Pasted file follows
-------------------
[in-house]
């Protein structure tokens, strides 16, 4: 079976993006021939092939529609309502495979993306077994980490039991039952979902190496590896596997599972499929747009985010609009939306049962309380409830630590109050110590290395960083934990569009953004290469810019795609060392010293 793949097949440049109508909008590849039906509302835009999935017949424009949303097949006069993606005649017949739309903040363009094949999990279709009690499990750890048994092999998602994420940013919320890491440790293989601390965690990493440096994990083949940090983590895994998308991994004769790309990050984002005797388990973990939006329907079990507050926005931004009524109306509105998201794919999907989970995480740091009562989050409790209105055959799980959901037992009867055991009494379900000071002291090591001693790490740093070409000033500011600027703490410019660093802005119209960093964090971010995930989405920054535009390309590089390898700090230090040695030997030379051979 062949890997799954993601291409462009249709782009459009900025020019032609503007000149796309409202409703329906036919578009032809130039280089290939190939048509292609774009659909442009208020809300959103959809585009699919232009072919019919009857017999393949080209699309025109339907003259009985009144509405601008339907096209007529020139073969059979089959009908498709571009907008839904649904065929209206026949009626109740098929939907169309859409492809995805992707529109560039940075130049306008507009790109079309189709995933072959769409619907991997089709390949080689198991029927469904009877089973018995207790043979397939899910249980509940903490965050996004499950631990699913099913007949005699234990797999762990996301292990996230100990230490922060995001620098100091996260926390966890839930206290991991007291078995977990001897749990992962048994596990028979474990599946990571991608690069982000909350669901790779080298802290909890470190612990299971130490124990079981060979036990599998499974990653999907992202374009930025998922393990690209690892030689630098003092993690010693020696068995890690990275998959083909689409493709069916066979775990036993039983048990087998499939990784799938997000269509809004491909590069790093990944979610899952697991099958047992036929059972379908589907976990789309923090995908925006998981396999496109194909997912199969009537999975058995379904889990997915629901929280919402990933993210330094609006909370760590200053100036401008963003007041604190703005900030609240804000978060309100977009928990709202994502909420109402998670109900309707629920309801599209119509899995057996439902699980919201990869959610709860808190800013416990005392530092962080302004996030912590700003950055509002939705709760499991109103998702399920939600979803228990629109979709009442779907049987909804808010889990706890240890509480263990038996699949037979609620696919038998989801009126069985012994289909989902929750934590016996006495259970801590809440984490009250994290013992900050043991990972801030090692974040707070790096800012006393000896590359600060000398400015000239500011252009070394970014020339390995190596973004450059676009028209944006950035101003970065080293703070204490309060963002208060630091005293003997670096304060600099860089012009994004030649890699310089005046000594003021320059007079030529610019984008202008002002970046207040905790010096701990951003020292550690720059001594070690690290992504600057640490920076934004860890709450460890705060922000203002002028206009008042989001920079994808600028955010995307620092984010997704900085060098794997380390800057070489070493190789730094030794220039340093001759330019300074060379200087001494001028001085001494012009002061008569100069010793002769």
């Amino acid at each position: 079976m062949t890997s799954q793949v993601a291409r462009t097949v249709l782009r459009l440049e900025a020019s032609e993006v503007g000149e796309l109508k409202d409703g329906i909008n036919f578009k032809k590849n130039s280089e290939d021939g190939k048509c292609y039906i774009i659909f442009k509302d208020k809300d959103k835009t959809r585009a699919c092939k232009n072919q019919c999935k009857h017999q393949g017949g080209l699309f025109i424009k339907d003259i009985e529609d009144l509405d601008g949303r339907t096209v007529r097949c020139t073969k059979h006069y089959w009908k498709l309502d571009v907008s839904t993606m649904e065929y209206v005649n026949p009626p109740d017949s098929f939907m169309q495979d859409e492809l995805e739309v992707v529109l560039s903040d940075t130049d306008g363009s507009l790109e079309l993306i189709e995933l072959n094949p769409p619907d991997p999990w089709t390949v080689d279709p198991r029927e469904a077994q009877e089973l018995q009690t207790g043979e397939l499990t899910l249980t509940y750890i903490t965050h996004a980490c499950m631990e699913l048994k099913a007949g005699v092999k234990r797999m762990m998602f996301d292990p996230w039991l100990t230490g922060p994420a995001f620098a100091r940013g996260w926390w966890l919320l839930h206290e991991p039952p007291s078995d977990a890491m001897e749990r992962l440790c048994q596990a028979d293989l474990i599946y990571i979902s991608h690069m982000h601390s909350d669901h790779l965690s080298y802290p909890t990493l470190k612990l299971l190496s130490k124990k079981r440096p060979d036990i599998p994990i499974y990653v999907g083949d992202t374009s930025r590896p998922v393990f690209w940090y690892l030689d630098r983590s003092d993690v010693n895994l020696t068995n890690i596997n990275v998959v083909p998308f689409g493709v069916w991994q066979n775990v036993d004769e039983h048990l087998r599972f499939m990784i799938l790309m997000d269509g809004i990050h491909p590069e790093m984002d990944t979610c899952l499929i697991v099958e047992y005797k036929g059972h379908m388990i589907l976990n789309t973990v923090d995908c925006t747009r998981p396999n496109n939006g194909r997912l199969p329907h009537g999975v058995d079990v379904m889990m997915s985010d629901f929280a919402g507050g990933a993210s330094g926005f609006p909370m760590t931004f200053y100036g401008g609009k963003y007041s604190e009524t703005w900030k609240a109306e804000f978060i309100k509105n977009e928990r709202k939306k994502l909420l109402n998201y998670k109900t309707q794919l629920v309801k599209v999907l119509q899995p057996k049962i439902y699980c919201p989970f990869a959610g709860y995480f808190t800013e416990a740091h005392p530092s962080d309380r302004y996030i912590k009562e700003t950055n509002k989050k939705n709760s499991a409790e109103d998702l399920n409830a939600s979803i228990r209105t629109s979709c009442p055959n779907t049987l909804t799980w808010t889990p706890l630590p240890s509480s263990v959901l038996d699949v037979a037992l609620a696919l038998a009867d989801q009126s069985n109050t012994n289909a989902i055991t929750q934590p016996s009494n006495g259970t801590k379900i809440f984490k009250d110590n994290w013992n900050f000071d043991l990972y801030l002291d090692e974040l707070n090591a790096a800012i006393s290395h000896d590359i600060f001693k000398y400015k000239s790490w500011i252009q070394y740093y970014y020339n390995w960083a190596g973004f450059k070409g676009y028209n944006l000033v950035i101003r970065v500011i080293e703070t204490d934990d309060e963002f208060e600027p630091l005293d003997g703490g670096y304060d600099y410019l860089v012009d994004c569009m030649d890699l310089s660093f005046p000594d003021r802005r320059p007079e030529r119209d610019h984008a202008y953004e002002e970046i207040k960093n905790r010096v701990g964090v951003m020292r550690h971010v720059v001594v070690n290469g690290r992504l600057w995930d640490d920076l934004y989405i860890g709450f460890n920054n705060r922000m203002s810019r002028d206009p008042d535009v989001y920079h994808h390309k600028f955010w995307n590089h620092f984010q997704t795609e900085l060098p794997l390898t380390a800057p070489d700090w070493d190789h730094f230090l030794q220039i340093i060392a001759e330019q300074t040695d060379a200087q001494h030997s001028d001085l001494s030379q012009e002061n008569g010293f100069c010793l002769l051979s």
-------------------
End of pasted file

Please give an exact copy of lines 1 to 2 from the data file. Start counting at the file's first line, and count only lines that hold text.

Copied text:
[in-house]
């Protein structure tokens, strides 16, 4: 079976993006021939092939529609309502495979993306077994980490039991039952979902190496590896596997599972499929747009985010609009939306049962309380409830630590109050110590290395960083934990569009953004290469810019795609060392010293 793949097949440049109508909008590849039906509302835009999935017949424009949303097949006069993606005649017949739309903040363009094949999990279709009690499990750890048994092999998602994420940013919320890491440790293989601390965690990493440096994990083949940090983590895994998308991994004769790309990050984002005797388990973990939006329907079990507050926005931004009524109306509105998201794919999907989970995480740091009562989050409790209105055959799980959901037992009867055991009494379900000071002291090591001693790490740093070409000033500011600027703490410019660093802005119209960093964090971010995930989405920054535009390309590089390898700090230090040695030997030379051979 062949890997799954993601291409462009249709782009459009900025020019032609503007000149796309409202409703329906036919578009032809130039280089290939190939048509292609774009659909442009208020809300959103959809585009699919232009072919019919009857017999393949080209699309025109339907003259009985009144509405601008339907096209007529020139073969059979089959009908498709571009907008839904649904065929209206026949009626109740098929939907169309859409492809995805992707529109560039940075130049306008507009790109079309189709995933072959769409619907991997089709390949080689198991029927469904009877089973018995207790043979397939899910249980509940903490965050996004499950631990699913099913007949005699234990797999762990996301292990996230100990230490922060995001620098100091996260926390966890839930206290991991007291078995977990001897749990992962048994596990028979474990599946990571991608690069982000909350669901790779080298802290909890470190612990299971130490124990079981060979036990599998499974990653999907992202374009930025998922393990690209690892030689630098003092993690010693020696068995890690990275998959083909689409493709069916066979775990036993039983048990087998499939990784799938997000269509809004491909590069790093990944979610899952697991099958047992036929059972379908589907976990789309923090995908925006998981396999496109194909997912199969009537999975058995379904889990997915629901929280919402990933993210330094609006909370760590200053100036401008963003007041604190703005900030609240804000978060309100977009928990709202994502909420109402998670109900309707629920309801599209119509899995057996439902699980919201990869959610709860808190800013416990005392530092962080302004996030912590700003950055509002939705709760499991109103998702399920939600979803228990629109979709009442779907049987909804808010889990706890240890509480263990038996699949037979609620696919038998989801009126069985012994289909989902929750934590016996006495259970801590809440984490009250994290013992900050043991990972801030090692974040707070790096800012006393000896590359600060000398400015000239500011252009070394970014020339390995190596973004450059676009028209944006950035101003970065080293703070204490309060963002208060630091005293003997670096304060600099860089012009994004030649890699310089005046000594003021320059007079030529610019984008202008002002970046207040905790010096701990951003020292550690720059001594070690690290992504600057640490920076934004860890709450460890705060922000203002002028206009008042989001920079994808600028955010995307620092984010997704900085060098794997380390800057070489070493190789730094030794220039340093001759330019300074060379200087001494001028001085001494012009002061008569100069010793002769």